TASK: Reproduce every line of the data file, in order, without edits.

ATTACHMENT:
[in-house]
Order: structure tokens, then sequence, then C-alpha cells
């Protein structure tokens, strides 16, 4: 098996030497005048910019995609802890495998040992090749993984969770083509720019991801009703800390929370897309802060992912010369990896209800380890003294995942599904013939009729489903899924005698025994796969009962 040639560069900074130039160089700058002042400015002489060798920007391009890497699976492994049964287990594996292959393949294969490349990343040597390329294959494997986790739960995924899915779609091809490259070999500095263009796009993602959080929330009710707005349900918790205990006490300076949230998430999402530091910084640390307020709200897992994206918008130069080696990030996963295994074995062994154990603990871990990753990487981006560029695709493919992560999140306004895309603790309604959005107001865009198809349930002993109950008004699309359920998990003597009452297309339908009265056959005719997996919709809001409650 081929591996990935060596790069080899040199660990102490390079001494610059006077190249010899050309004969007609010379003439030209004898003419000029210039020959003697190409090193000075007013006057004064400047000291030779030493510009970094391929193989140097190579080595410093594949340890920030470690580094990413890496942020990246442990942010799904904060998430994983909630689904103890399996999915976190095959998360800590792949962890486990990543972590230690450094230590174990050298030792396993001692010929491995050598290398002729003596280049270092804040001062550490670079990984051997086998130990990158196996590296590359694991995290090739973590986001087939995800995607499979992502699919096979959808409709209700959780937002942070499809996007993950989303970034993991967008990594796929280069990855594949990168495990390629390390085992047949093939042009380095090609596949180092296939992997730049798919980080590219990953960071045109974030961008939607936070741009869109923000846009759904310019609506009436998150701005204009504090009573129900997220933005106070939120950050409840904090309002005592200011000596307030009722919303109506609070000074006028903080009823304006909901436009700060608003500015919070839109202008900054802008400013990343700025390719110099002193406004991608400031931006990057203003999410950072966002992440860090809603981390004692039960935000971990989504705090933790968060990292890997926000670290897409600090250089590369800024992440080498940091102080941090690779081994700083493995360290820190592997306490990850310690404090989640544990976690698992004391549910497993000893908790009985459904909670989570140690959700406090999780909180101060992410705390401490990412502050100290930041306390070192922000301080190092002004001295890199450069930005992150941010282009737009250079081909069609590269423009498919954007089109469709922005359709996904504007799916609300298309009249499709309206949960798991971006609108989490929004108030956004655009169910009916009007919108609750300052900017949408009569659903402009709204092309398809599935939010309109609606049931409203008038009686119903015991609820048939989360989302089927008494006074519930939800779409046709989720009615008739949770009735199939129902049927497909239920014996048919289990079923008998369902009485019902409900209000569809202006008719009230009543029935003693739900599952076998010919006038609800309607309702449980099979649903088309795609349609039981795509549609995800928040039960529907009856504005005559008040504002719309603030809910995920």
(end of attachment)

[in-house]
Order: structure tokens, then sequence, then C-alpha cells
């Protein structure tokens, strides 16, 4: 098996030497005048910019995609802890495998040992090749993984969770083509720019991801009703800390929370897309802060992912010369990896209800380890003294995942599904013939009729489903899924005698025994796969009962 040639560069900074130039160089700058002042400015002489060798920007391009890497699976492994049964287990594996292959393949294969490349990343040597390329294959494997986790739960995924899915779609091809490259070999500095263009796009993602959080929330009710707005349900918790205990006490300076949230998430999402530091910084640390307020709200897992994206918008130069080696990030996963295994074995062994154990603990871990990753990487981006560029695709493919992560999140306004895309603790309604959005107001865009198809349930002993109950008004699309359920998990003597009452297309339908009265056959005719997996919709809001409650 081929591996990935060596790069080899040199660990102490390079001494610059006077190249010899050309004969007609010379003439030209004898003419000029210039020959003697190409090193000075007013006057004064400047000291030779030493510009970094391929193989140097190579080595410093594949340890920030470690580094990413890496942020990246442990942010799904904060998430994983909630689904103890399996999915976190095959998360800590792949962890486990990543972590230690450094230590174990050298030792396993001692010929491995050598290398002729003596280049270092804040001062550490670079990984051997086998130990990158196996590296590359694991995290090739973590986001087939995800995607499979992502699919096979959808409709209700959780937002942070499809996007993950989303970034993991967008990594796929280069990855594949990168495990390629390390085992047949093939042009380095090609596949180092296939992997730049798919980080590219990953960071045109974030961008939607936070741009869109923000846009759904310019609506009436998150701005204009504090009573129900997220933005106070939120950050409840904090309002005592200011000596307030009722919303109506609070000074006028903080009823304006909901436009700060608003500015919070839109202008900054802008400013990343700025390719110099002193406004991608400031931006990057203003999410950072966002992440860090809603981390004692039960935000971990989504705090933790968060990292890997926000670290897409600090250089590369800024992440080498940091102080941090690779081994700083493995360290820190592997306490990850310690404090989640544990976690698992004391549910497993000893908790009985459904909670989570140690959700406090999780909180101060992410705390401490990412502050100290930041306390070192922000301080190092002004001295890199450069930005992150941010282009737009250079081909069609590269423009498919954007089109469709922005359709996904504007799916609300298309009249499709309206949960798991971006609108989490929004108030956004655009169910009916009007919108609750300052900017949408009569659903402009709204092309398809599935939010309109609606049931409203008038009686119903015991609820048939989360989302089927008494006074519930939800779409046709989720009615008739949770009735199939129902049927497909239920014996048919289990079923008998369902009485019902409900209000569809202006008719009230009543029935003693739900599952076998010919006038609800309607309702449980099979649903088309795609349609039981795509549609995800928040039960529907009856504005005559008040504002719309603030809910995920």